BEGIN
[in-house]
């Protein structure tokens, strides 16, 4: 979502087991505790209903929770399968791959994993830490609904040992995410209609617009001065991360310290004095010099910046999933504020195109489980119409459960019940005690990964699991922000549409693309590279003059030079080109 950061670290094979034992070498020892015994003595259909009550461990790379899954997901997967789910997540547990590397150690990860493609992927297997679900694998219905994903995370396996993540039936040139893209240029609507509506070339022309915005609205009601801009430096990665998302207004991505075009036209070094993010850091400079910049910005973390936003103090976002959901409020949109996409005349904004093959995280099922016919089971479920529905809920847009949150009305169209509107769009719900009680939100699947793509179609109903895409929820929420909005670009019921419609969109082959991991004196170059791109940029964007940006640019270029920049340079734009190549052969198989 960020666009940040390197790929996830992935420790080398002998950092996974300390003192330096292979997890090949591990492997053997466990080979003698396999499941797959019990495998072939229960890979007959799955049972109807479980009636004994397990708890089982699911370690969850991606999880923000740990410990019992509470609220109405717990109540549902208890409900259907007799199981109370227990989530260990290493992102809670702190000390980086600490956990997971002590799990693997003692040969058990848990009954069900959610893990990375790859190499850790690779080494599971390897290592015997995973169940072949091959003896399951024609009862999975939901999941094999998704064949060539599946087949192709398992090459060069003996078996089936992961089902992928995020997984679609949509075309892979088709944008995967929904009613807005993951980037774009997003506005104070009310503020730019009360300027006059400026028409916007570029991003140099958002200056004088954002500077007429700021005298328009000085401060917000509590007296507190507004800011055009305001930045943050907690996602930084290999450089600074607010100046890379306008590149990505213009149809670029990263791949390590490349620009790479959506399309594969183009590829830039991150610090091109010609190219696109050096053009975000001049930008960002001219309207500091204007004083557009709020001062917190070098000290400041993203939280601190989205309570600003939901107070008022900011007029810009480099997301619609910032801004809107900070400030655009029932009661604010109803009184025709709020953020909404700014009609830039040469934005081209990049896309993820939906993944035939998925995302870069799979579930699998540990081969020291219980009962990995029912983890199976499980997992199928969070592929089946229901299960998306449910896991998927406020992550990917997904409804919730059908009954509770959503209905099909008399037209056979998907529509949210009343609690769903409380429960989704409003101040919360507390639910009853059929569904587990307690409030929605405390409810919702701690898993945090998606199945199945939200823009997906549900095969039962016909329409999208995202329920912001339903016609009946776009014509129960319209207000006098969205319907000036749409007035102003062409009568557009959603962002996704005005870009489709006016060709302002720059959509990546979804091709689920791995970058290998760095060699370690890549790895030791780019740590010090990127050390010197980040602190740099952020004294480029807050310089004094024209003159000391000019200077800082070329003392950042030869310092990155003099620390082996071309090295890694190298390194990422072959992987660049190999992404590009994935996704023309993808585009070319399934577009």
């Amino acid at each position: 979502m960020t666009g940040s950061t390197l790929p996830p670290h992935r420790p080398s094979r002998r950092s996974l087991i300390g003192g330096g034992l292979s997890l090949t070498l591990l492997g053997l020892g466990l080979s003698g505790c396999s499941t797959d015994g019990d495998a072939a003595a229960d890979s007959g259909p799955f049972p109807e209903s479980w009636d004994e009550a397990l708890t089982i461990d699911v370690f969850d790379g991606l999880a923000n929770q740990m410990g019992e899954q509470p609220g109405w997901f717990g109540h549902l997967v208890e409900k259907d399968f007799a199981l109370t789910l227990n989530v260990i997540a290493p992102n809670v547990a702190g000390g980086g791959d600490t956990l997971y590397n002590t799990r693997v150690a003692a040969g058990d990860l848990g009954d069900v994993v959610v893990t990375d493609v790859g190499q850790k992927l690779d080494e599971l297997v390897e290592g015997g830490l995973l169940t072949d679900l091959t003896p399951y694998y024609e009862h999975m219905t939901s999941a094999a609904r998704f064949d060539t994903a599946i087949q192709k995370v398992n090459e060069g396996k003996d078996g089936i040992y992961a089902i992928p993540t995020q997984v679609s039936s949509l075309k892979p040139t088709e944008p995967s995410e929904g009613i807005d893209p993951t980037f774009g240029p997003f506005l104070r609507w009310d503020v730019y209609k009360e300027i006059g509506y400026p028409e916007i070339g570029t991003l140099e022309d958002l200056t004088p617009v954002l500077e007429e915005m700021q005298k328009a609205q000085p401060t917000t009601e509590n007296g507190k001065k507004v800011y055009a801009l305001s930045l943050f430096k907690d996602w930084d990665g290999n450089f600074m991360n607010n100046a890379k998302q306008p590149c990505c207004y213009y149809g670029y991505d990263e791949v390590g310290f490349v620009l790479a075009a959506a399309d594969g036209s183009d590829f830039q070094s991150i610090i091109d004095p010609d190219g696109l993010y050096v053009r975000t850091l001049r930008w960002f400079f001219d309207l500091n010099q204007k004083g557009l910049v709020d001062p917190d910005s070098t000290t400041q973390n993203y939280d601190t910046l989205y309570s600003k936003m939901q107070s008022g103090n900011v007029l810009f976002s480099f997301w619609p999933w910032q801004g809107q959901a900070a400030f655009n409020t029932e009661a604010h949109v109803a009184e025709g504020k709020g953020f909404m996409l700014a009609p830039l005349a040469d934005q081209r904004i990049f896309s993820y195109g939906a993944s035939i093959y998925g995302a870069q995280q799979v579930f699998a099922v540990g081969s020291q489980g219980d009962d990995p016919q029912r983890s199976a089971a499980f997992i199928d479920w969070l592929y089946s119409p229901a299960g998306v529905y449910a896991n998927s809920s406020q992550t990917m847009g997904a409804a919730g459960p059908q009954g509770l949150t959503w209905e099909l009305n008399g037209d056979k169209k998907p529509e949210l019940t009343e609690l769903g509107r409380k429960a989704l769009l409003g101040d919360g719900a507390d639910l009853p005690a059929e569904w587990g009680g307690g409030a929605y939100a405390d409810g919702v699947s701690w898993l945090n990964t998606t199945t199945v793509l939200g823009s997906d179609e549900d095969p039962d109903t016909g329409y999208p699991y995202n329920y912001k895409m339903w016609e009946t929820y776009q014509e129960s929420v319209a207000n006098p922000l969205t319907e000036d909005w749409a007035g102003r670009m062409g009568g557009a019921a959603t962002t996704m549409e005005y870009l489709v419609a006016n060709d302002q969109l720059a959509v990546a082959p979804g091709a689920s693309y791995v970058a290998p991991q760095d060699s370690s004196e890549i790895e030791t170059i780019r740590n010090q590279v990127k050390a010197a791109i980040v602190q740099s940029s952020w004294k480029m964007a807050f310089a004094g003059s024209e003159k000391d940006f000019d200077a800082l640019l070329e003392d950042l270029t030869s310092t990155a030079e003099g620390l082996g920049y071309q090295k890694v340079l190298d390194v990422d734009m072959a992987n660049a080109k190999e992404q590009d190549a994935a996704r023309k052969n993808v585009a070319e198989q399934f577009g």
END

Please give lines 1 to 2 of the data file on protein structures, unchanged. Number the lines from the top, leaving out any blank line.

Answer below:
[in-house]
């Protein structure tokens, strides 16, 4: 979502087991505790209903929770399968791959994993830490609904040992995410209609617009001065991360310290004095010099910046999933504020195109489980119409459960019940005690990964699991922000549409693309590279003059030079080109 950061670290094979034992070498020892015994003595259909009550461990790379899954997901997967789910997540547990590397150690990860493609992927297997679900694998219905994903995370396996993540039936040139893209240029609507509506070339022309915005609205009601801009430096990665998302207004991505075009036209070094993010850091400079910049910005973390936003103090976002959901409020949109996409005349904004093959995280099922016919089971479920529905809920847009949150009305169209509107769009719900009680939100699947793509179609109903895409929820929420909005670009019921419609969109082959991991004196170059791109940029964007940006640019270029920049340079734009190549052969198989 960020666009940040390197790929996830992935420790080398002998950092996974300390003192330096292979997890090949591990492997053997466990080979003698396999499941797959019990495998072939229960890979007959799955049972109807479980009636004994397990708890089982699911370690969850991606999880923000740990410990019992509470609220109405717990109540549902208890409900259907007799199981109370227990989530260990290493992102809670702190000390980086600490956990997971002590799990693997003692040969058990848990009954069900959610893990990375790859190499850790690779080494599971390897290592015997995973169940072949091959003896399951024609009862999975939901999941094999998704064949060539599946087949192709398992090459060069003996078996089936992961089902992928995020997984679609949509075309892979088709944008995967929904009613807005993951980037774009997003506005104070009310503020730019009360300027006059400026028409916007570029991003140099958002200056004088954002500077007429700021005298328009000085401060917000509590007296507190507004800011055009305001930045943050907690996602930084290999450089600074607010100046890379306008590149990505213009149809670029990263791949390590490349620009790479959506399309594969183009590829830039991150610090091109010609190219696109050096053009975000001049930008960002001219309207500091204007004083557009709020001062917190070098000290400041993203939280601190989205309570600003939901107070008022900011007029810009480099997301619609910032801004809107900070400030655009029932009661604010109803009184025709709020953020909404700014009609830039040469934005081209990049896309993820939906993944035939998925995302870069799979579930699998540990081969020291219980009962990995029912983890199976499980997992199928969070592929089946229901299960998306449910896991998927406020992550990917997904409804919730059908009954509770959503209905099909008399037209056979998907529509949210009343609690769903409380429960989704409003101040919360507390639910009853059929569904587990307690409030929605405390409810919702701690898993945090998606199945199945939200823009997906549900095969039962016909329409999208995202329920912001339903016609009946776009014509129960319209207000006098969205319907000036749409007035102003062409009568557009959603962002996704005005870009489709006016060709302002720059959509990546979804091709689920791995970058290998760095060699370690890549790895030791780019740590010090990127050390010197980040602190740099952020004294480029807050310089004094024209003159000391000019200077800082070329003392950042030869310092990155003099620390082996071309090295890694190298390194990422072959992987660049190999992404590009994935996704023309993808585009070319399934577009």